‘The Mindy Project’ returns with fresh batch of humor
Published: Monday, September 23, 2013
Updated: Monday, September 23, 2013 02:09
The funniest OB/GYN in the business is back and ready for another hilarious and heartfelt season. After traveling with her minister boyfriend to construct a hospital in Haiti during the first season finale of “The Mindy Project” (2012-present), Mindy Lahiri, played by Mindy Kaling, is quickly sent back to New York to undergo a relatively minor gallbladder surgery. Sporting a rocking new pixie cut, she wakes up in a hospital bed with her nurse, Morgan (Ike Barinholtz), and fellow doctors Danny Castellano (Chris Messina) and Jeremy Reed (Ed Weeks) at her side.
Creative and original, the relatively new comedy brings back the quirky, off-color humor that Kaling is now so well known for. Previously a writer and actress for NBC’s “The Office” (2005-2013), Kaling has seen a major career boost with “The Mindy Project,” and the second season renewal indicates generally favorable reviews and solid — if not stellar — ratings. One of the biggest hurdles of a new comedic season is keeping the show’s humor true to its roots yet also managing to make it fresh. But the second season easily overcomes this obstacle right from the start. While the series is part cliche romance and part comedy mocking cliche romance, the heart of the show depicts the lives of the idiosyncratic people working in New York alongside Mindy, whose bubbly personality and pop-culture obsessions make her a huge hit on screen.
The first episode introduces Paul Leotard, played by James Franco. Although Franco’s A-list status gave the premiere a glamorous feel, his character unfortunately adds an unnecessary over-the-top element of comedy. Leotard is superficial and shallow, with most of his punch lines focused on his good looks or his position as a sex therapist. Hopefully, his character will develop as the episodes progress, but for now, his lack of likability is one of the only blemishes to the start of an otherwise promising season.
Dr. Leotard’s addition to the show not only brings forced comedy, but also increased conflict with Mindy. When Mindy left for Haiti, Leotard replaced her in the practice. Now that she has returned, Mindy wants to settle comfortably into her old job, a scenario that is bound to spark competition between the two. Indeed, right from the start she and Leotard challenge each other when they both ask, “Where are you going to work?” Although Franco’s character seems uninspired and painfully dull, the work-related tension between the two is undeniable and leaves the possibility for a funny rivalry to bloom.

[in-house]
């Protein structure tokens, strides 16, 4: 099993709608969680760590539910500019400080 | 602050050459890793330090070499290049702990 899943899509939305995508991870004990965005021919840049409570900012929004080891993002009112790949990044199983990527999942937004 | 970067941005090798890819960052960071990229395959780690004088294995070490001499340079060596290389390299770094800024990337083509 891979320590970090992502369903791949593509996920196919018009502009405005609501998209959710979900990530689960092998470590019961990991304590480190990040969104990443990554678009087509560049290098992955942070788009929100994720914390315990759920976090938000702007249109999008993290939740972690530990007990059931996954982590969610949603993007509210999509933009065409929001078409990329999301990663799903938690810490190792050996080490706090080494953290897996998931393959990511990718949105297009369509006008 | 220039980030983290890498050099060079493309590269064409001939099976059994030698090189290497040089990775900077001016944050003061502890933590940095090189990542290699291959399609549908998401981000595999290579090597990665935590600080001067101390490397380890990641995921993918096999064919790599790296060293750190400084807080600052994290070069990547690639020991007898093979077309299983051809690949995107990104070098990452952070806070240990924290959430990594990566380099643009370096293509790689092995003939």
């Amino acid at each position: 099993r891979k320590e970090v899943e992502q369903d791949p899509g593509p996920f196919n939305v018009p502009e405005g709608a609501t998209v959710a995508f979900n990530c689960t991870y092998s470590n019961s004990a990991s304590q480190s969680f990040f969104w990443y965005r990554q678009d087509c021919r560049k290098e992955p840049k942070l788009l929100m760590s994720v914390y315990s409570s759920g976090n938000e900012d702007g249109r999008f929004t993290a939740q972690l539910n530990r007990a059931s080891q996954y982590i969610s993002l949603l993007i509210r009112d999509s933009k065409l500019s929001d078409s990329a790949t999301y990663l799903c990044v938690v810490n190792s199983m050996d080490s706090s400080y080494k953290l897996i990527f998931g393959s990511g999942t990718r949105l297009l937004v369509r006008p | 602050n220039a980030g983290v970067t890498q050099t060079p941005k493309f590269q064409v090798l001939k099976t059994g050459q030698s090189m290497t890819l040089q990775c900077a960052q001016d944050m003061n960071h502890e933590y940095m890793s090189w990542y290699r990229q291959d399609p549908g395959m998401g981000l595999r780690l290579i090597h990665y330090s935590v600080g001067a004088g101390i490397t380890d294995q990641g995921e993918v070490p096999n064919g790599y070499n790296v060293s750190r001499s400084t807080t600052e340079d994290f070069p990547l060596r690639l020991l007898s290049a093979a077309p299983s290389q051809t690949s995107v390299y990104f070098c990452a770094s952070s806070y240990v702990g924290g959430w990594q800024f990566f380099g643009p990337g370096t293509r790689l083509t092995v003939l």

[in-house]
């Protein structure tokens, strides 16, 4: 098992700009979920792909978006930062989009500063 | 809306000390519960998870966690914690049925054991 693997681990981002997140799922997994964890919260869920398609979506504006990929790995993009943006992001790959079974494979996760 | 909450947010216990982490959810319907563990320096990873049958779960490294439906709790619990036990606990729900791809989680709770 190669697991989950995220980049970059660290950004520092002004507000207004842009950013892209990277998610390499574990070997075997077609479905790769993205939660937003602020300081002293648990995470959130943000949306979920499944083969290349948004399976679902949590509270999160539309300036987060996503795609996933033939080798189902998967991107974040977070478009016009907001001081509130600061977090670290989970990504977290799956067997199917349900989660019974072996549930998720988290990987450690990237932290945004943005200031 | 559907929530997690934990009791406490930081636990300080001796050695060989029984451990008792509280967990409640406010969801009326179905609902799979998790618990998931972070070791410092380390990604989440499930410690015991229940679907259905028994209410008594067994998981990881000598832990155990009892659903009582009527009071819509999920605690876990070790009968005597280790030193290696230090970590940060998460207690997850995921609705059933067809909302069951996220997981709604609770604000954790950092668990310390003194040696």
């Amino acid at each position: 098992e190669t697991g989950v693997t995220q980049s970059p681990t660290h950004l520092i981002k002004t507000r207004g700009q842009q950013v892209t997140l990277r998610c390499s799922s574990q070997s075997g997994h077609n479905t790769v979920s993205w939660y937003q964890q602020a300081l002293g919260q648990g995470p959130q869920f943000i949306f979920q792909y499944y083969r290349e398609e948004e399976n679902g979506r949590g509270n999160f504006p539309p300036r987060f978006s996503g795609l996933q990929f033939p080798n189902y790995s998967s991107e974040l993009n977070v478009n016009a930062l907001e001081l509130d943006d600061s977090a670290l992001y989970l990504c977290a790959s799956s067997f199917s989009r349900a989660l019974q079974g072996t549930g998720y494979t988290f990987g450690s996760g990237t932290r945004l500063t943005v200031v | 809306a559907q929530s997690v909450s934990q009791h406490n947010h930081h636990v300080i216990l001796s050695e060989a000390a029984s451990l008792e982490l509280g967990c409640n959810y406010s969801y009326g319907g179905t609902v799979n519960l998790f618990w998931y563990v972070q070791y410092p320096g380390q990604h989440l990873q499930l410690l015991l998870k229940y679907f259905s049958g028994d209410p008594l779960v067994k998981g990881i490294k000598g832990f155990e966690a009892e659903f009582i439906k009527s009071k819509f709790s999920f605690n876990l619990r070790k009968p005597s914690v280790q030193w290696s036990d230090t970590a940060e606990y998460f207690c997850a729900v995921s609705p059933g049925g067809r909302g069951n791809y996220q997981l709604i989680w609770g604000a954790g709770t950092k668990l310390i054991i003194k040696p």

The central (and most amusing) plotline in “The Mindy Project” is Mindy’s love life. Haplessly unlucky with men and pining for a classic romantic relationship, Mindy finally gets engaged to her boyfriend, minister Casey Pearson (Anders Holm). Friction is on the horizon, however, as their hastily planned wedding (featuring Mindy dressed in scrubs in her apartment) ends with Casey postponing the ceremony and promising to have the beautiful wedding that Mindy always wanted. This moment reveals that Mindy’s personality has remained relatively unchanged — proving to viewers that her unique outlook on life and her lovable yet selfish demeanor is here to stay.
The episode also focuses on Mindy’s fellow OB/GYN, Danny Castellano, a surprisingly straight-laced man with relationship issues of his own. In addition to having trouble with his ex-wife, Danny has now also taken issue with Mindy’s engagement announcement, and it will be interesting to see how their relationship is affected by this turn of events. Danny’s increased screen time hopefully means an even more fleshed out character — the show would be wise to spend more time exploring the quirks and personalities of the other office workers.
Promising laughs and good entertainment, the new season of “The Mindy Project” is not to be missed. Season two will bring new viewers and diehard “Mindy” fans alike an authentic, devastatingly hilarious and honest look into a workplace filled with sincere, relatable and amusing characters.